Made in Brooklyn, displayed in Brooklyn: Borough flexes its creative muscle at G’point expo • Brooklyn Paper

Made in Brooklyn, displayed in Brooklyn: Borough flexes its creative muscle at G’point expo

Brooch the subject: Jewlery artists Kacy Huston (left) and Kristine Kim exhibited their cool collection of pretty pins at Brooklyn Designs, a showcase of borough-made goods at the Brooklyn Expo Center.

An art gallery built in a shipping container, a virtual tour of a hotel rising in Williamsburg, a chair made from reclaimed wood from the Coney Island Boardwalk, and an interactive lounge inviting visitors to ink themselves and the furniture — dollars to doughnuts, if it’s designed and made in Brooklyn, it’s fugheddaboudit awesome!

Creative Kings County throbbed as vigorously as the East River underneath the Brooklyn Bridge at the Brooklyn Chamber of Commerce’s Bklyn Designs exhibition in Greenpoint from May 6 to 8.

Area designers, architects, builders, developers, store buyers, industry influencers, educators, urban planners, and design-savvy consumers all flocked to the Brooklyn Expo Center to celebrate the borough’s rich design heritage, iconic style, and bustling creative community.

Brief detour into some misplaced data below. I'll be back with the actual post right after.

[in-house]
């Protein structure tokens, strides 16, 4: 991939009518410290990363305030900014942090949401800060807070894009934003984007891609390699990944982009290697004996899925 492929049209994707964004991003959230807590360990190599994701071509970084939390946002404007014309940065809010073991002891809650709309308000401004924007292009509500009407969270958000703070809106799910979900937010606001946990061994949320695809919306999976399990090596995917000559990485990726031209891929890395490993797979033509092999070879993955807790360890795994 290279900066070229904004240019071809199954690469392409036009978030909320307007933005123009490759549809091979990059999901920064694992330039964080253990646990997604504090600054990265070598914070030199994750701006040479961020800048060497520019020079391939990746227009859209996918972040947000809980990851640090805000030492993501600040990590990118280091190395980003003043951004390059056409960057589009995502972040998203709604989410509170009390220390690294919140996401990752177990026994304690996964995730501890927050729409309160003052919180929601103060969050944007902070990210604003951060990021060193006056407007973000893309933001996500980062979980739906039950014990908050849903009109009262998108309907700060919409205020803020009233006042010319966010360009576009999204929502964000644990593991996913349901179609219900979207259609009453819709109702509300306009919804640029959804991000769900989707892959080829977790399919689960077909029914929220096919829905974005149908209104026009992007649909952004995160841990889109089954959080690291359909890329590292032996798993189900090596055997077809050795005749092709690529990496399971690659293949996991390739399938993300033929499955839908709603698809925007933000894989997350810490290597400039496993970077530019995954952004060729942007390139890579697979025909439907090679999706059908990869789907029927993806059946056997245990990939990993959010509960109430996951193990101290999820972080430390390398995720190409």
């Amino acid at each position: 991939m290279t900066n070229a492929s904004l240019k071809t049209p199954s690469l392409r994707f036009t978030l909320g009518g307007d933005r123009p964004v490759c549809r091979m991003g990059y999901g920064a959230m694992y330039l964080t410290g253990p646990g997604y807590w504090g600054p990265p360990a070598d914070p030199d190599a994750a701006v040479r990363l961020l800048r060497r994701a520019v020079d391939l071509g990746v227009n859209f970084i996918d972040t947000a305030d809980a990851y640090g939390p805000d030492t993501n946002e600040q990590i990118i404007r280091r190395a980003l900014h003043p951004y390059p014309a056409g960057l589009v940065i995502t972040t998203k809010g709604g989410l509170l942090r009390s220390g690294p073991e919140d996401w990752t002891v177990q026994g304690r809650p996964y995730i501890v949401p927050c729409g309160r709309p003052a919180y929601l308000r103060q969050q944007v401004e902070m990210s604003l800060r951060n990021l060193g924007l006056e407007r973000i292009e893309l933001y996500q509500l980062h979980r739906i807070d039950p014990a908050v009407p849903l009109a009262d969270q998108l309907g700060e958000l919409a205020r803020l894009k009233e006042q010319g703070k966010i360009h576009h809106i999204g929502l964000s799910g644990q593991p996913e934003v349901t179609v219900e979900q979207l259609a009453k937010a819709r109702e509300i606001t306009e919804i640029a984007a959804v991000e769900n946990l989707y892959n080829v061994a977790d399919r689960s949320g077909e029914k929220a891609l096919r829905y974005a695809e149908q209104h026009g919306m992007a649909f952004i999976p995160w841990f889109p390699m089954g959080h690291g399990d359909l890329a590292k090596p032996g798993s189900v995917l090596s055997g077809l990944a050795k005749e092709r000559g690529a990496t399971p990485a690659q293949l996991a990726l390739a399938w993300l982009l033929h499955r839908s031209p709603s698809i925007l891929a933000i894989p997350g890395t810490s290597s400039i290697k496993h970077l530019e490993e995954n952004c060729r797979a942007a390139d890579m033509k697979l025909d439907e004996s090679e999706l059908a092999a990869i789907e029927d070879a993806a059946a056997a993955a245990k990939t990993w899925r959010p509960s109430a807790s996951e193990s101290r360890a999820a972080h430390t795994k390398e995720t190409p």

Visitors participated in drawing classes with professors from Pratt Institute, weaving sessions with the Textile Arts Center, live 3D modeling and printing from Gowanus-based Peru Meridian Studios, and a playable cornhole gallery by American Design Club.

Other offerings included a breakthrough playground from architect David Rockwell that encouraged unstructured free play, and a Maker’s Lab — a creative workspace where local designers and organizations held workshops and sessions.

Brooklyn brought its best game — as always! — said the Chamber’s head honcho.

“The Chamber is very proud of Bklyn Designs and that it offers such a wide range of participants from the creative economy in our borough,” said president and chief executive officer Carlo A. Scissura. “Everyone involved brings a unique perspective to the conversation on design, craft, architecture and the built environment.”

The innovation showcase began in 2003, and was one of the first design fairs to help put many Brooklyn makers and supporters on the map.

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